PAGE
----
The briefing was to ensure veterans and their families are up to speed on campus resources, said Dr. Hilary Miller, center director.

Miller and her staff targeted new-to-MTSU student veterans and family members, but the event was open to all military-connected students, she said.

“Our goal is to make sure they have on-campus contacts for all offices that can help them be successful,” Miller said. “In addition, we want them to know the center staff, be connected to us and know other student veterans.”

The agenda included a dinner; a welcome and introduction of staff and an explanation of the center’s mission, led by Keith M. Huber, senior adviser for veterans and leadership initiatives and retired U.S. Army lieutenant general; introductions of veterans; and a discussion of current center programs and fall semester events, led by Miller.

Dr. Derek Frisby, a veteran, MTSU alumnus and professor in the Department of Global Studies and Cultural Geography in the College of Liberal Arts, shared information on MTSU and its relationship with veterans.

Officials also discussed discovering campus resources for veterans, which include tours and information about the G.I. Bill, VetSuccess on Campus and tutoring, and Miller presented a college challenge to the newcomers by emphasizing graduation and employment expectations.

Student veterans can get more information about the center at its website, www.mtsu.edu/military.

— Randy Weiler (Randy.Weiler@mtsu.edu)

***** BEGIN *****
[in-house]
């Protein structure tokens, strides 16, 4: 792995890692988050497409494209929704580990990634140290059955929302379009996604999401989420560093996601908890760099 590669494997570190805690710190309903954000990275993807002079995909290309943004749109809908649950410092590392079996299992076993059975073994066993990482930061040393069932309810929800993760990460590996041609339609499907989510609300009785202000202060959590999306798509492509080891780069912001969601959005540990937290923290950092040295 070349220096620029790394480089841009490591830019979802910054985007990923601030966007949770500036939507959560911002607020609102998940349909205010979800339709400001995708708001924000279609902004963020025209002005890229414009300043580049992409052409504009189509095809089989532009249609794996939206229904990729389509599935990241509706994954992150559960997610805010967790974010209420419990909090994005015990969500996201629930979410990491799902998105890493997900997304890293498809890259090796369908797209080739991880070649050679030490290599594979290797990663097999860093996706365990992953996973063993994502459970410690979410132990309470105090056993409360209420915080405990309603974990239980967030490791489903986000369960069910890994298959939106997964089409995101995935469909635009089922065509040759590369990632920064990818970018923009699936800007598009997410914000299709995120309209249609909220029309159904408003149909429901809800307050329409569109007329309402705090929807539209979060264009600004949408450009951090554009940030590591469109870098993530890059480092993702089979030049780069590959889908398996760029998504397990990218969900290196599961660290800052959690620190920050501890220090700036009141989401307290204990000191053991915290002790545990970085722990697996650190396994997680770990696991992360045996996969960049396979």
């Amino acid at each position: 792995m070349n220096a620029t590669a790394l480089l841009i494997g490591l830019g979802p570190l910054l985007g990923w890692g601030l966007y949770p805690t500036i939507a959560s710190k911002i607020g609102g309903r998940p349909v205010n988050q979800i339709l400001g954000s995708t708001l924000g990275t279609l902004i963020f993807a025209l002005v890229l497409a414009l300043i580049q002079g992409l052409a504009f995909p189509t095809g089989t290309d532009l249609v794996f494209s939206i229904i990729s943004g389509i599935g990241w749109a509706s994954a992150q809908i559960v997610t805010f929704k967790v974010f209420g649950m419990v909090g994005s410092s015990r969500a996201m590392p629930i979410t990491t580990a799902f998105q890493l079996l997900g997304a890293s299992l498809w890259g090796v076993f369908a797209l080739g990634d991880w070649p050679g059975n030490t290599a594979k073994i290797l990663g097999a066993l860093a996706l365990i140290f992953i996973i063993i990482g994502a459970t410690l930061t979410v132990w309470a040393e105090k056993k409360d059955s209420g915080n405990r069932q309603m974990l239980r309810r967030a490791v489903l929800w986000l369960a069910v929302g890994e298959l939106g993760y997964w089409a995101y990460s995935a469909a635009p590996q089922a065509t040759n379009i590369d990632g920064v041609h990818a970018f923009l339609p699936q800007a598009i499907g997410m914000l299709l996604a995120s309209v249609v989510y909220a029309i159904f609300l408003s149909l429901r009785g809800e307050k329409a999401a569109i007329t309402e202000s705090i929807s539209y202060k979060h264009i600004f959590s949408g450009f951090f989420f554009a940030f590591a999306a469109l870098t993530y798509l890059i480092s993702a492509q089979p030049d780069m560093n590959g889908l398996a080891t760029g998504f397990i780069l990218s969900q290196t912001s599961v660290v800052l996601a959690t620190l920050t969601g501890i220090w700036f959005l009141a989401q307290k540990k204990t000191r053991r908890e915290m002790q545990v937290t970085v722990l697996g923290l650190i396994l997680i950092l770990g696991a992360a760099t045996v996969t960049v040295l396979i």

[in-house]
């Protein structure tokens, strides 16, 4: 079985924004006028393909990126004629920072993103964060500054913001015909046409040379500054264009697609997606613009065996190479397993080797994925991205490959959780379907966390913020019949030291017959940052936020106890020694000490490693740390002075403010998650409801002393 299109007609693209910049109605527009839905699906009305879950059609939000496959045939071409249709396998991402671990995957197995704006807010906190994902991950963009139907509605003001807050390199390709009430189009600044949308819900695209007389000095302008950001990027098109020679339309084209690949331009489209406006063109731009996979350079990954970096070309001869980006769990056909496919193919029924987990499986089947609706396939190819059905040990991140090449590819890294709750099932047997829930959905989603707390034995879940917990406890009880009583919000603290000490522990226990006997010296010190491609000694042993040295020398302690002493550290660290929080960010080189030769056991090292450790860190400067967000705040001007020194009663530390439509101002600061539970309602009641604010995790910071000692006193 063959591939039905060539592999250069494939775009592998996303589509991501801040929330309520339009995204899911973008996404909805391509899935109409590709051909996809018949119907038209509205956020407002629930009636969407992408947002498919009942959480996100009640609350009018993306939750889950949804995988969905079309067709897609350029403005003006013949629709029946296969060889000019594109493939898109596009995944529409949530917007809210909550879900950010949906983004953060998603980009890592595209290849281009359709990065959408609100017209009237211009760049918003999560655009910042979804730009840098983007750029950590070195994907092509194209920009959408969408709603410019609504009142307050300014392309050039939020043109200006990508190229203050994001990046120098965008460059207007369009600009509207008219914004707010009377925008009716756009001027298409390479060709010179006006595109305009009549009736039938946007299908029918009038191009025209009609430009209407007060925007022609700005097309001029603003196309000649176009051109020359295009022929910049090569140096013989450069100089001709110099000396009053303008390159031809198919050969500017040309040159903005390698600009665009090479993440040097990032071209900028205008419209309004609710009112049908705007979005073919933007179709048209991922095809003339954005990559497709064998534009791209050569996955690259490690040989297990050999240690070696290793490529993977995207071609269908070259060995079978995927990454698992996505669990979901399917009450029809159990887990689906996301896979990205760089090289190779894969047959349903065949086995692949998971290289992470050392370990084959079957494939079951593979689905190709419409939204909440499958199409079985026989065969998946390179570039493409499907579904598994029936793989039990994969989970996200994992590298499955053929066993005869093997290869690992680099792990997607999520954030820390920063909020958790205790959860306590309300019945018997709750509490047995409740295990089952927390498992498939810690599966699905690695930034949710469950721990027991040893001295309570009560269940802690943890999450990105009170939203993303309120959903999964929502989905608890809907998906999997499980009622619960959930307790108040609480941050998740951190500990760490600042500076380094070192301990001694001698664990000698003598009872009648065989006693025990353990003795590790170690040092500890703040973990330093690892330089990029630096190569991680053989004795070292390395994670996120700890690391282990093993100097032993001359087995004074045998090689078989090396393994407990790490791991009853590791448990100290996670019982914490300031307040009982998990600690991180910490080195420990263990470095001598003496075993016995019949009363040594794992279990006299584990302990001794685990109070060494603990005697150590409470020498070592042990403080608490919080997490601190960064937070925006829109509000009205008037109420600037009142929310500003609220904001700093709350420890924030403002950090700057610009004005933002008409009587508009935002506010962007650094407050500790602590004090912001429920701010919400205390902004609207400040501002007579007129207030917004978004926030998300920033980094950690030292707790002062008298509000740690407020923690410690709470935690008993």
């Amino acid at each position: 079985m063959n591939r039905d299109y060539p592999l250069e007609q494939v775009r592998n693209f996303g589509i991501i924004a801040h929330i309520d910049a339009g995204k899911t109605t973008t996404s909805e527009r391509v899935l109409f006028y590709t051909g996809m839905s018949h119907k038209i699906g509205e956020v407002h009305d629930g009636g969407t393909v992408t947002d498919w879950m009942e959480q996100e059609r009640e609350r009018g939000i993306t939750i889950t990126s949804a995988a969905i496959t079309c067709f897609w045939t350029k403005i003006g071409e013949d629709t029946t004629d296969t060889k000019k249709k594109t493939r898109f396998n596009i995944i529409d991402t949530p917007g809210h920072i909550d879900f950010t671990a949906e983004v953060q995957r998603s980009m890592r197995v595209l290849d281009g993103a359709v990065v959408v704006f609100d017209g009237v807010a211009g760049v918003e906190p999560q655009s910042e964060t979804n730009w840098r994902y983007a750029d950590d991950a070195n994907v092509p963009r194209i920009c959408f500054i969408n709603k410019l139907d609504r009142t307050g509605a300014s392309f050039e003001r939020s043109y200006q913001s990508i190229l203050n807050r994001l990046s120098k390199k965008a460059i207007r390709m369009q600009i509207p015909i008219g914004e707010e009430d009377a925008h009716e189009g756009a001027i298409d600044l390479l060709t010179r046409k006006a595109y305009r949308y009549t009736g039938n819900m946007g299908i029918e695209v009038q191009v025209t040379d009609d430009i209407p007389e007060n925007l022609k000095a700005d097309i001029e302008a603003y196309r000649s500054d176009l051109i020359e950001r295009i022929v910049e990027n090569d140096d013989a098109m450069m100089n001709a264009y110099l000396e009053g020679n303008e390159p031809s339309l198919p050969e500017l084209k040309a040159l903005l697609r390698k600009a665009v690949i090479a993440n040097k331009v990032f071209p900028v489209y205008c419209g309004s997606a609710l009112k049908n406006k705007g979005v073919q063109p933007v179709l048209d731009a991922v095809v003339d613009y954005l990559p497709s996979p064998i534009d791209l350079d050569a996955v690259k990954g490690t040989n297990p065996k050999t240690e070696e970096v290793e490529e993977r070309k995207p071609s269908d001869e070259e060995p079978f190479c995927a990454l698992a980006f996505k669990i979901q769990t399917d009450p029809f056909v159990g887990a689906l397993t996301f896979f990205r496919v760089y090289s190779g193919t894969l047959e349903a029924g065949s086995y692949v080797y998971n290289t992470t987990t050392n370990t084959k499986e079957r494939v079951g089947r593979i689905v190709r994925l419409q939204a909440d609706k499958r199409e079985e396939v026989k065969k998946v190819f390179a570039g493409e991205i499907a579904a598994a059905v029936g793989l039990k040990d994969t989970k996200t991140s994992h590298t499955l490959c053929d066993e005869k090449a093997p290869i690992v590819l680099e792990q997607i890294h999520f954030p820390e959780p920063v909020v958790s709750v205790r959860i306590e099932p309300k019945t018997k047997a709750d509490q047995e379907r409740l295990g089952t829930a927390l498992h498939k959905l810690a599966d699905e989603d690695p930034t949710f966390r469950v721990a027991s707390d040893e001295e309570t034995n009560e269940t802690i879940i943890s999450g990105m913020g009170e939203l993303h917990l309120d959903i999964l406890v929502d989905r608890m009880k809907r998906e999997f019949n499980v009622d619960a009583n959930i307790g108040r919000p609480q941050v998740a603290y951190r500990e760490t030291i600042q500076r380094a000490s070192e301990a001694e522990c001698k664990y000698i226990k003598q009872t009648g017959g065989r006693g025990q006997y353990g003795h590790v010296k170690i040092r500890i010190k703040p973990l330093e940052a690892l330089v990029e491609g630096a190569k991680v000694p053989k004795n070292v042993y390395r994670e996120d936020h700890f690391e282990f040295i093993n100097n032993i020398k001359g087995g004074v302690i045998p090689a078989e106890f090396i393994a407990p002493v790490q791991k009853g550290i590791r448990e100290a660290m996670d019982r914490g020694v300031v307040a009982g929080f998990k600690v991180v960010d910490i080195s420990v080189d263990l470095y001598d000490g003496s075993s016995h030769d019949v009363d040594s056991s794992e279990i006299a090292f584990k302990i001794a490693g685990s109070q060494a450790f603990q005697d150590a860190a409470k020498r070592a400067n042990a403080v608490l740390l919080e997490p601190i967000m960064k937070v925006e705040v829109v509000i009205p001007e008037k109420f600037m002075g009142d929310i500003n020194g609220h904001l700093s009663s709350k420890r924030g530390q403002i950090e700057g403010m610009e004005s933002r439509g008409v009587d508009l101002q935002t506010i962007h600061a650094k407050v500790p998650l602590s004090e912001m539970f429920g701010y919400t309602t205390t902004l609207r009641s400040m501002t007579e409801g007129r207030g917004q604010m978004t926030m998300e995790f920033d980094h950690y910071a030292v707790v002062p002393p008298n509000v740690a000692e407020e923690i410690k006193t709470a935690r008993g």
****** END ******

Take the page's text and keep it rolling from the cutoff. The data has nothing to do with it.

Keith M. Huber, senior adviser for veterans and leadership initiatives and retired U.S. Army lieutenant general, speaks to new and returning MTSU student veterans and their families attending a “newcomers briefing” provided by the Charlie and Hazel Daniels Veterans and Military Family Center Thursday, Jan. 19, in Cantrell Hall of the Tom H. Jackson Building. (MTSU photo by Eric Sutton)

Keith M. Huber, senior adviser for veterans and leadership initiatives and retired U.S. Army lieutenant general, speaks to new and returning MTSU student veterans and their families attending a “newcomers briefing” provided by the Charlie and Hazel Daniels Veterans and Military Family Center Thursday, Jan. 19, in Cantrell Hall of the Tom H. Jackson Building.

U.S. Army Capt. Shane Smith, an assistant professor in the MTSU Department of Military Science, speaks to new and returning MTSU student veterans and their families at a “newcomers briefing” provided by the Charlie and Hazel Daniels Veterans and Military Family Center held Thursday, Jan. 19, in Cantrell Hall of the Tom H. Jackson Building. 

U.S. Army Capt. Shane Smith, an assistant professor in the MTSU Department of Military Science, speaks to new and returning MTSU student veterans and their families at a “newcomers briefing” provided by the Charlie and Hazel Daniels Veterans and Military Family Center held Thursday, Jan. 19, in the Tom H. Jackson Building.